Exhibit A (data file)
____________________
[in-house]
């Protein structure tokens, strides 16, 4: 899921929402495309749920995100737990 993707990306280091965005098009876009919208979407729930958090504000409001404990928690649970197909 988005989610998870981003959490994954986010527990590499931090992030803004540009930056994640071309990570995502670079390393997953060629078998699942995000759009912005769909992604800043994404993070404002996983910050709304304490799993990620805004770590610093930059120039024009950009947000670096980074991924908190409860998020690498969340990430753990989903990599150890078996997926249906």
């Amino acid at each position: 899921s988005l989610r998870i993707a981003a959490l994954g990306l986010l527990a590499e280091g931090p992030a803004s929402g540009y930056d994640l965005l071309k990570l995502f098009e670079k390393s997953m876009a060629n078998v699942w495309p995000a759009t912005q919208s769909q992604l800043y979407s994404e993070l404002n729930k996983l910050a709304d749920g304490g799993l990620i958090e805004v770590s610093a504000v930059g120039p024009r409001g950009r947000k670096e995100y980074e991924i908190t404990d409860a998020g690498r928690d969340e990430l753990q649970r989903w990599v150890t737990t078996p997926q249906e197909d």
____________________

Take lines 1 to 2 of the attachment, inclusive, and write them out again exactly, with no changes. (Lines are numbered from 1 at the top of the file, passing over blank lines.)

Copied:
[in-house]
């Protein structure tokens, strides 16, 4: 899921929402495309749920995100737990 993707990306280091965005098009876009919208979407729930958090504000409001404990928690649970197909 988005989610998870981003959490994954986010527990590499931090992030803004540009930056994640071309990570995502670079390393997953060629078998699942995000759009912005769909992604800043994404993070404002996983910050709304304490799993990620805004770590610093930059120039024009950009947000670096980074991924908190409860998020690498969340990430753990989903990599150890078996997926249906």